Authors: Alice Weatherston
Data presented at the American Epilepsy Society Annual Meeting (4–8 December 2015, Philadelphia, PA) earlier this week highlighted the range of data now supporting the use of perampanel (Fycompa®) for multiple types of epileptic seizures. Epilepsy expert Eugen Trinka from Paracelsus Medical University, Salzburg, Austria has been involved with some of these trials and has experience of the use of perampanel in the clinic. We discussed his experiences of the drug and why he thinks it has had such a big impact at this year’s meeting.
Perampanel data from the meeting primarily focused on the efficacy of the drug in the reduction of primary and secondary generalized tonic-clonic seizures. A post-hoc pooled analysis of Phase III data indicated a median 65.5% reduction in primary and secondary generalized seizure frequency over 28 days versus placebo. In addition to this, 26.9% of participants achieved seizure-free status with perampanel compared to 12.6% of people with placebo, with the drug also being well-tolerated.
One advantage of perampanel is its broad efficacy, acting against focal and partial seizures as well as primary generalized seizures explained Eugen Trinka: “The key issue is that most drugs don’t work against primary generalized [seizures], they only work against focal generalized tonic-clonic seizures, so that’s an advantage.”
In addition to this, the novel mechanism of the drug has attracted attention, acting on the AMPA receptor mediated by the major excitatory neurotransmitter, glutamate. “Epilepsy seizures are effectively an imbalance between excitation and inhibition and while many drugs try to increase inhibition, perampanel is the first drug that decreases excitation. One of the advantages of this is that when you decrease excitation you don’t inhibit any other functions, which is the case when you give strong inhibiting drugs like GABAergic drugs which can then result in sedation and other side effects,” explained Trinka. The targeting of glutamate may also be advantageous for individuals for which seizures have developed following acute events such as stroke or brain trauma, as these events often involve glutamergic mechanisms. “To have a drug acting against glutamate or having a reduction in excitation is very interesting.”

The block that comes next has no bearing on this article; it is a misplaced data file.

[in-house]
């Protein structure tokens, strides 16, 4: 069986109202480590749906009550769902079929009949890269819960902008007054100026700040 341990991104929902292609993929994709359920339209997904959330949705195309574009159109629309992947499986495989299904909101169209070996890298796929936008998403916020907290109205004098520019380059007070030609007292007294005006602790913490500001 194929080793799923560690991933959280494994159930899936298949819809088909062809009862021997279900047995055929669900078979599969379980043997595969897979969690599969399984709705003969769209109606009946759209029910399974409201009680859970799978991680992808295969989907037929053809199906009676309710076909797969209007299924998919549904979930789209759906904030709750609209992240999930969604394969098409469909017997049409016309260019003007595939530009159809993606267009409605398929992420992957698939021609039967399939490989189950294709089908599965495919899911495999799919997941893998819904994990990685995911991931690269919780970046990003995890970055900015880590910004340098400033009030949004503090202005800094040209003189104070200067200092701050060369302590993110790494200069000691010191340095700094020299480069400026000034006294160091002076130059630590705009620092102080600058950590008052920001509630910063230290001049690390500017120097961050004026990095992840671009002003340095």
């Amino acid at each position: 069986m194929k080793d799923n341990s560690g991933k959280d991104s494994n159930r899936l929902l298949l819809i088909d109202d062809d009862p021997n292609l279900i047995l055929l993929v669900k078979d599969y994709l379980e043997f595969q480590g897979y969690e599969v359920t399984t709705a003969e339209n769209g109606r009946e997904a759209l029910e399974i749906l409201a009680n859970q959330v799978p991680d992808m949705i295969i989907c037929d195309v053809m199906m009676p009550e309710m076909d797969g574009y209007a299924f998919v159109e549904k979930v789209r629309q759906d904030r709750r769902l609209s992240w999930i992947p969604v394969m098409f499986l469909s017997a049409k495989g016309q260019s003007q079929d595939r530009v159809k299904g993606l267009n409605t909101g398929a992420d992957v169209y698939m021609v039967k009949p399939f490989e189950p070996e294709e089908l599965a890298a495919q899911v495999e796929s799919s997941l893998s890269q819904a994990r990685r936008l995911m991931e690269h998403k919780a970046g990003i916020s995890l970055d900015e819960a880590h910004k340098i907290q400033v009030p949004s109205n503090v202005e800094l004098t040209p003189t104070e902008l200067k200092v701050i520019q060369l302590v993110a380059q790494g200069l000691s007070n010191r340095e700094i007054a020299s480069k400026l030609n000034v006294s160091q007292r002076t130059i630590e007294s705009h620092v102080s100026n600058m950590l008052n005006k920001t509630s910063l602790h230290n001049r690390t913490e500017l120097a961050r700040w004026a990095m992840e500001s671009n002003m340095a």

As with all clinical trials, testing for safety was key, and the drug was widely well-tolerated in study participants. Despite some minor community concerns regarding adverse behavioral or psychological side-effects associated with its use, Trinka believes from his own experience that this is easily controlled: “If there is any psychiatric abnormality or a psychiatric disorder you should use perampanel with caution. This can be assessed clinically before prescription and doctors should make a careful risk-benefit analysis before prescribing it to these patients. Otherwise it’s very well-tolerated in my opinion,” he commented.
The overall importance of the drug for epilepsy treatment is clear, explained Trinka: “currently 30–40% of patients are not controlled without adverse effects, so it’s not satisfactory what we have at the moment. We desperately need drugs, especially for those that are affected by the most dangerous seizure type, which is the generalized tonic-clonic seizure.”
He now believes that the next step is to approve perampanel for use as a monotherapy as well as to investigate the disease-modifying properties of the drug. “I think that antiepileptogenesis trials are one of the most exciting areas of epileptology at the moment. In many cases epilepsy is a progressive disorder, so in order to prevent this degeneration it would be good to have drugs that can modify the disease. Perampanel could be one of those, but it must be tested.”
Additional source: Eisai press release